Shikoku pilgrimage – without training?

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The entire route from Temple 1 Ryōzenji (霊山寺) to Temple 88 Ōkuboji (大窪寺) and back to the starting point, to Temple 1 has a length of 1,150 km. There are 10,000 meters of altitude to climb on this route.

If you walk the entire pilgrimage, you will be on the road for about 42 days. You will cover 30 km a day and walk for 6 to 8 hours. And carry a backpack weighing several kilograms on your back.
Besides the enormous distance, the Shikoku pilgrimage has other challenges.

henro korogashi

Elevation Profile Shikoku Pilgrimage Route 2023 with all 88 temples and sea level information
Elevation Profile Shikoku Pilgrimage Route 2023

henro korogashi literally translated means “where the pilgrims fall”.
On the Shikoku pilgrimage these are the stages with difficult, sometimes very steep passages to temples 12, 20, 21, 27, 60, 66, 81, 82.

The path to Temple 12 Shōzanji (焼山寺)

This henro korogashi leads from Temple 11 Fujiidera (藤井寺) to Temple 12 Shōzanji. From a sea level of 38 metres to a sea level of 706 metres. There are two more descents and counter ascents between temples 11 and 12. A total of 1,000 metres of altitude have to be climbed that day. In the route guide, the walking time from temple 11 to 12 is given as 4 to 6 hours. There is no overnight accommodation between temples 11 and 12.

Shōzanji is at route km 50. All those who start their hike at temple 1 will walk this henro korogashi on the second or third day of their pilgrimage.

For trained walkers

The path from Temple 11 to Temple 12 is one of the highlights of the pilgrimage hike. A path interspersed with stones and roots.
In the German Alps, the trails are divided into three levels of difficulty for the orientation of mountain walkers. Easy, moderate and difficult. The henro korogashi to Temple 12 would be a moderately difficult mountain hike according to this classification. By the way, this is also true for all other henro korogashi, none of them is a difficult mountain hike, according to the Alpine classification. Always around easy to moderately difficult hikes.

For untrained walkers

The path to Temple 12 is a challenge. Especially because this trail has to be done at the beginning of the pilgrimage.
If you have the opportunity at home, you should try a route with 1,000 altitude meters in one day. If possible with the shoes and backpack planned for Shikoku.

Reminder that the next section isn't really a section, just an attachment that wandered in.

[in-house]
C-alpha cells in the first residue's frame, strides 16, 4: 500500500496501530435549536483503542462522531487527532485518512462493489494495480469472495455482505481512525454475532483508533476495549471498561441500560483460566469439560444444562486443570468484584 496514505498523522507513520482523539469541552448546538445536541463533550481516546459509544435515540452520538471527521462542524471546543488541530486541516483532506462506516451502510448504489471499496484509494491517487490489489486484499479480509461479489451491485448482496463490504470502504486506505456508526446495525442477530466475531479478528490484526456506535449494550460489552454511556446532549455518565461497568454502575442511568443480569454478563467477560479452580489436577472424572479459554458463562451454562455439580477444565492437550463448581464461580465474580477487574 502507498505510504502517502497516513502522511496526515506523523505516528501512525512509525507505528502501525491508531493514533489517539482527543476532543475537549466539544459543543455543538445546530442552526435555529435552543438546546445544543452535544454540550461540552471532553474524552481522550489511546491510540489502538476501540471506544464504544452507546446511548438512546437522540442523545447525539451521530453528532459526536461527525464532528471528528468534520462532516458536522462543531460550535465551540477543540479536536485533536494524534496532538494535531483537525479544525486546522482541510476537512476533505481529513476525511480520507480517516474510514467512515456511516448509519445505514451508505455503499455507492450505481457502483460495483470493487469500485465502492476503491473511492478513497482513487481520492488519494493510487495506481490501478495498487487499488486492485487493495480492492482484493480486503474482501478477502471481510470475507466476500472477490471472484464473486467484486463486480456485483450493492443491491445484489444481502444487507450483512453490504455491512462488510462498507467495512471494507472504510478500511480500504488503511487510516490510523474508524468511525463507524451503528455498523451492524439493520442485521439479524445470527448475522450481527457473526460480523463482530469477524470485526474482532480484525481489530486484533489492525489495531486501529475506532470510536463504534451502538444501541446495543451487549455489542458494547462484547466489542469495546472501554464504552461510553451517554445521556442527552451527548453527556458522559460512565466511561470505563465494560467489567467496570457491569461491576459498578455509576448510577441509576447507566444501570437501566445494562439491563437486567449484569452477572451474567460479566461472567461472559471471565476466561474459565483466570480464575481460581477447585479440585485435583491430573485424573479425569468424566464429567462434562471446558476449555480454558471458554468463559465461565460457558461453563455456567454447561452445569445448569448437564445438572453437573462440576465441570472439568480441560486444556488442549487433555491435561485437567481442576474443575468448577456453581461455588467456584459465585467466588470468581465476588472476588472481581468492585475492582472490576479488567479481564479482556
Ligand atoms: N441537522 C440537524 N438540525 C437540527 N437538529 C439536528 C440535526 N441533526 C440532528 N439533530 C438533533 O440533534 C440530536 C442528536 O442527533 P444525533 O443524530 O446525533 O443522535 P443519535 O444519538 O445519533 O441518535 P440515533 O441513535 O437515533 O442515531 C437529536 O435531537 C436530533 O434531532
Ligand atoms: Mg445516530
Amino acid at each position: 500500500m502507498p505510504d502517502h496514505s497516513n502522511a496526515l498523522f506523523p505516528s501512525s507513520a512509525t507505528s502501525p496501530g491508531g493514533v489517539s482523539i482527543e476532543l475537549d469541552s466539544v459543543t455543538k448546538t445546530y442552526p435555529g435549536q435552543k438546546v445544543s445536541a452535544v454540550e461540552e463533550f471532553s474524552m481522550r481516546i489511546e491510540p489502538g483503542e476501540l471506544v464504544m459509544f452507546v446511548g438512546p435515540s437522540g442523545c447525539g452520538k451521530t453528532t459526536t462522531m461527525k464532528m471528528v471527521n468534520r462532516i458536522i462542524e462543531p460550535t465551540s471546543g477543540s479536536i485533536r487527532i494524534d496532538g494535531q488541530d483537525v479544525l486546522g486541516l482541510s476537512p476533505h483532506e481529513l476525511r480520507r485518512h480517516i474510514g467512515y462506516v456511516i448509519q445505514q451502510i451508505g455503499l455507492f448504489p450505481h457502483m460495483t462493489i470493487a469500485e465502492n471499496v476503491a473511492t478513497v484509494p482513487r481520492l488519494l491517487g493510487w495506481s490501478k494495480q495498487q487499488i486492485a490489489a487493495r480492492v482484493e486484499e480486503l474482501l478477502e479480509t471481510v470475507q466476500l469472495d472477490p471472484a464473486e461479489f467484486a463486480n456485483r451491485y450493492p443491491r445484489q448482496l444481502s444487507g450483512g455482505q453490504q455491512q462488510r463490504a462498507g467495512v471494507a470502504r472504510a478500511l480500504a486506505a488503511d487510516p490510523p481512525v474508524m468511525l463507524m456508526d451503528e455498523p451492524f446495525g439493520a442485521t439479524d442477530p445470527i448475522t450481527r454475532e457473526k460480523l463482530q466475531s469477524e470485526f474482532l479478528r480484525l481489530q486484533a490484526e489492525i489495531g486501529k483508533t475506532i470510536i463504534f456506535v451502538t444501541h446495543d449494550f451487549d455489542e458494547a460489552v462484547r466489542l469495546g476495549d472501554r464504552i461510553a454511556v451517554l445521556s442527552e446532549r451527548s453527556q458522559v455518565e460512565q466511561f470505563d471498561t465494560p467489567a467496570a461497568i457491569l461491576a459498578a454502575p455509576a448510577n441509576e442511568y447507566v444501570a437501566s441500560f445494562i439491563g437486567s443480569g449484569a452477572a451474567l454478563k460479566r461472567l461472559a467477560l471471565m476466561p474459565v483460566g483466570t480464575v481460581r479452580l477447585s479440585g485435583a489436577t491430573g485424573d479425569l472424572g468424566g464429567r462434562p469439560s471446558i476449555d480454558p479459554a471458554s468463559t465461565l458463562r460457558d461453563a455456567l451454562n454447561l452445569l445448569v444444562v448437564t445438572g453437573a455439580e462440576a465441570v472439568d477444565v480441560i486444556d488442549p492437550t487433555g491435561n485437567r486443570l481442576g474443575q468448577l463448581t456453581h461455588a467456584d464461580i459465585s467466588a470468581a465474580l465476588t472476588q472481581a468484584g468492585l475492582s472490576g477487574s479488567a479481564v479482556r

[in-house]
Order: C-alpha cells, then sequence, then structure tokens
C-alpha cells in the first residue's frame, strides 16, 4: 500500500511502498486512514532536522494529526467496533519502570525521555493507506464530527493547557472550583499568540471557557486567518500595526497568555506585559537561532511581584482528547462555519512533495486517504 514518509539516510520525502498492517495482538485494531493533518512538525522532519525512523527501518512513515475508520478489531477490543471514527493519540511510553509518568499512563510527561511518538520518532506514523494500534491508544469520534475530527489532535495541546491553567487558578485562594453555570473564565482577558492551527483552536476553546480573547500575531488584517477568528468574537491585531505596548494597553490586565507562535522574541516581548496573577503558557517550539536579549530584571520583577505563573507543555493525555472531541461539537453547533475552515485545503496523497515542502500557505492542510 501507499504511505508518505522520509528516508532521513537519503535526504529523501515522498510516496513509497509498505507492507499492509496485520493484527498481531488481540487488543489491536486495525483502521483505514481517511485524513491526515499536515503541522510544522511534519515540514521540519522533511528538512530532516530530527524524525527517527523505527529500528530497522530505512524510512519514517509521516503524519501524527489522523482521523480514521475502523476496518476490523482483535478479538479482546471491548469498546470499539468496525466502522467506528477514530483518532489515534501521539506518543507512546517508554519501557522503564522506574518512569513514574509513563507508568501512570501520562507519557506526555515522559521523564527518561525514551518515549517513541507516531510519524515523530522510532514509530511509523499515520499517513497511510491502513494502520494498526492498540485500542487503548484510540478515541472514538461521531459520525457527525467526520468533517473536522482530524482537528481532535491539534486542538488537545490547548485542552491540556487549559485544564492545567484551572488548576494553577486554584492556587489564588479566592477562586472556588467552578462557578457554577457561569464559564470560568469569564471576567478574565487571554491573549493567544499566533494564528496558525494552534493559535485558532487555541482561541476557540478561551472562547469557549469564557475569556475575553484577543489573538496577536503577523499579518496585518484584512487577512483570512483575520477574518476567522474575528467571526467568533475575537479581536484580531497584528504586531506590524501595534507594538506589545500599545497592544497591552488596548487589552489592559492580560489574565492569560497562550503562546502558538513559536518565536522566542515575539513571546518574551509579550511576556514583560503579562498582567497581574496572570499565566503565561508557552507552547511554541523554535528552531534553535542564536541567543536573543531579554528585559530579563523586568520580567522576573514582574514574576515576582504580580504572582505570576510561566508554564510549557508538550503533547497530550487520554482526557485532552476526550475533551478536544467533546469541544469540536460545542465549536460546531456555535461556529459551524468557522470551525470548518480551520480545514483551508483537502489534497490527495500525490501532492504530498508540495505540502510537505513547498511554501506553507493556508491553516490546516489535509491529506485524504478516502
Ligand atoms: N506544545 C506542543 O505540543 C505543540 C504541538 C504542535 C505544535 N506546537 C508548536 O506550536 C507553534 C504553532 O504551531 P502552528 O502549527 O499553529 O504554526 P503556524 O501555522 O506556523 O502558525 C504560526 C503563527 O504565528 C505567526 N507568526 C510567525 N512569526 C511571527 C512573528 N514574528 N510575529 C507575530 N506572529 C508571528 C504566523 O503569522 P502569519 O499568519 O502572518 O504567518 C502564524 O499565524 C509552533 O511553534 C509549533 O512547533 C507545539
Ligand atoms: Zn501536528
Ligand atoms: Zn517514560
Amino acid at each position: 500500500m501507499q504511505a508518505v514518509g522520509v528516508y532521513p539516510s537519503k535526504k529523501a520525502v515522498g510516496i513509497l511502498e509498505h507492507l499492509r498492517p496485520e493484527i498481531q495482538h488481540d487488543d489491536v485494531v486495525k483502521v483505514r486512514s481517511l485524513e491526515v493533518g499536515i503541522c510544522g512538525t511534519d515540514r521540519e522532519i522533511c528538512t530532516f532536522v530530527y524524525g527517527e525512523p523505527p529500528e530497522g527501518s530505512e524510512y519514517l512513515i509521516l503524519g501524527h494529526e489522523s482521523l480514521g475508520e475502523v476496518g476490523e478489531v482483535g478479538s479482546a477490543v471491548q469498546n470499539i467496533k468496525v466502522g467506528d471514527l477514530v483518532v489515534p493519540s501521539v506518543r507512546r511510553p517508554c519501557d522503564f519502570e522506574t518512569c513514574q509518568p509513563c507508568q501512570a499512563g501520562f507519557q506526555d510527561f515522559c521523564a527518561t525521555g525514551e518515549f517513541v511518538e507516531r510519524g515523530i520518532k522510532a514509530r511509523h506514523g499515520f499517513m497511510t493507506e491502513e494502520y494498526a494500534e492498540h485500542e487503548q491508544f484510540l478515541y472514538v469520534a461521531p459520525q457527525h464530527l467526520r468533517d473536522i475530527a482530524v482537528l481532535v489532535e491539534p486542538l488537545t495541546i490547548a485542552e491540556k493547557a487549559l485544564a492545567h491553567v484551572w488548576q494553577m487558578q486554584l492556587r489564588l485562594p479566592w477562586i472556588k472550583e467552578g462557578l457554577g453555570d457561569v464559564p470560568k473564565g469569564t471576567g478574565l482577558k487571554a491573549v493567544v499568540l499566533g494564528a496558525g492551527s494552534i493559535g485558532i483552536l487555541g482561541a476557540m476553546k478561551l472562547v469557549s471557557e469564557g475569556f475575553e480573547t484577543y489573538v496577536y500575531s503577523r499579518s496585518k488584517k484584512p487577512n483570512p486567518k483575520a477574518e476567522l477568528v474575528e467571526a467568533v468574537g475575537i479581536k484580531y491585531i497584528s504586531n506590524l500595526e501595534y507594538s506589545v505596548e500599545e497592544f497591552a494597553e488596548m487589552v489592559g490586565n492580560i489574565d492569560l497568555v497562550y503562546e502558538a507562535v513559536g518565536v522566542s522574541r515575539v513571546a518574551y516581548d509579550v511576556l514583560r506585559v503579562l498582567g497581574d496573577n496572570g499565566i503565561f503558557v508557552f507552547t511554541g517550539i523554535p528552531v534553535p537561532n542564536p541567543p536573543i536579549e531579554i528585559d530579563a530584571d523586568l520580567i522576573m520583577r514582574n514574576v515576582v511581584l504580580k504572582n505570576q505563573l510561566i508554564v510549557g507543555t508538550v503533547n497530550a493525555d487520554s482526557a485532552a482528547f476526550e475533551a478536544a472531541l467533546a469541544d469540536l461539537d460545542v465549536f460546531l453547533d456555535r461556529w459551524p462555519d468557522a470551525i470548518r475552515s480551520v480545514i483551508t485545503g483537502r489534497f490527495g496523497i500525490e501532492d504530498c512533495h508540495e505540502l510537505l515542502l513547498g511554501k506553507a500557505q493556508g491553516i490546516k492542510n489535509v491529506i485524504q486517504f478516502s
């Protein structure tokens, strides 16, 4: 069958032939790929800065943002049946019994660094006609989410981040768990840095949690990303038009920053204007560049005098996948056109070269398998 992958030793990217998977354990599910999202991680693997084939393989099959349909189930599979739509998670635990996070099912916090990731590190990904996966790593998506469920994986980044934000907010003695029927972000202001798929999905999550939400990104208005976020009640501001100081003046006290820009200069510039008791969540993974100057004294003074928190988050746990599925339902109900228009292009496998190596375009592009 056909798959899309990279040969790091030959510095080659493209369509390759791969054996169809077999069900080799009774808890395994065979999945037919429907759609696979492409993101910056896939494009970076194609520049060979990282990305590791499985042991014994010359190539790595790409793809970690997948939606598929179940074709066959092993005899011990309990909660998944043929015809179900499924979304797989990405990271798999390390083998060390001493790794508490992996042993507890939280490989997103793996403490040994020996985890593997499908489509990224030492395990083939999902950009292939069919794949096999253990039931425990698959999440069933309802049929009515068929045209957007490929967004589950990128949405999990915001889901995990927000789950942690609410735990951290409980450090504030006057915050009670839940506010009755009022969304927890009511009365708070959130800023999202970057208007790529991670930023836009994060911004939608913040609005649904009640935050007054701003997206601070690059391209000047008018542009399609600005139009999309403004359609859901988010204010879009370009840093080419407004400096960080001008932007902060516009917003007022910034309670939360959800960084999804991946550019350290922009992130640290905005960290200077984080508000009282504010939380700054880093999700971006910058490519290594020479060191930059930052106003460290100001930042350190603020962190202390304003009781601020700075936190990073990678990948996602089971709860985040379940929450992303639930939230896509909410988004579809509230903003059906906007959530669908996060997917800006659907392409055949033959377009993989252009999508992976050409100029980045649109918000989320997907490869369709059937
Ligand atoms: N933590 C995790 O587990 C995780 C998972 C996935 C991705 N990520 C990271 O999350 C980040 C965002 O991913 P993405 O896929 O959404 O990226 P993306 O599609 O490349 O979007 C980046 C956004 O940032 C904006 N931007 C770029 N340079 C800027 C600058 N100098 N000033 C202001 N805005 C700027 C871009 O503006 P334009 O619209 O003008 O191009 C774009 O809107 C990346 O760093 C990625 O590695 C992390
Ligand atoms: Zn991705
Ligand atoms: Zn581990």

If you have great difficulty with such a trial hike, you can bypass the henro-korogashi to Temple 12.
By using public transportation, taking a bus to Temple 12 and continuing the hike there. If you still have time at the end of your pilgrimage, you can then walk the path from Temple 11 to Temple 12. It will be much easier for you than when you started the walk.
Another option is not to start the pilgrimage at Temple 1, but at a temple followed by many flatter stages. A good place to start is Kochi. A wonderful first temple for a pilgrimage is temple 31. The way to temple 12 then comes towards the end of the pilgrimage, when the muscles are already trained. The henro korogashi to temple 12 is then much easier to manage.

henro korogashi to temple 12 - my recommendation

Train before leaving for Shikoku and enjoy the way to temple 12. It is a wonderful route.

If you don’t have time or opportunity to train at home and you don’t feel fit enough for this route, don’t put the trail at the beginning of your walk.

henro korogashi - in general

The two stages with the most altitude difference are Temple 12 and Temple 66.

The two stages with the most altitude difference are Temple 12 and Temple 66.

A mountain railway leads to the highest temple, 66 Unpenji (912 metres). Some of the pilgrims who normally walk also use this mountain railway. Some only for the descent, which is particularly hard for the knees.

Be careful on all henro korogashi routes: in rain or after rain, the path can be slippery and slippery.

Nature trails?

Unfortunately, there are only a few nature trails on the pilgrimage route today. The route is 85% on paved roads and only 15% on nature trails.
As a result, most of the route runs on very hard surfaces.

To master this challenge, you should train on paved roads in advance. Ideally, you should not only walk/hike for one hour a day, but also for several hours at a time.

Training - my recommendation

The more you train before starting your pilgrimage, the more you will enjoy the pilgrimage from the beginning. You will have less difficulties with blisters, muscular problems, etc.
The more accustomed you are to walking downhill and uphill, the easier it will be for you to walk on Shikoku.

If you don’t have time or opportunity to train at home, move the training to Shikoku. Use the first few days of your pilgrimage to slowly acclimate to the effort. Walk shorter distances of 10 to 15 daily kilometers on the first days and increase slowly.

In my experience, it is more important to be able to assess your own fitness level than to start the pilgrimage particularly well trained. Adapt the stages to your current personal condition, to the weather conditions and temperatures. To be able to make this assessment and to observe it is more important than the physical training before the hike.

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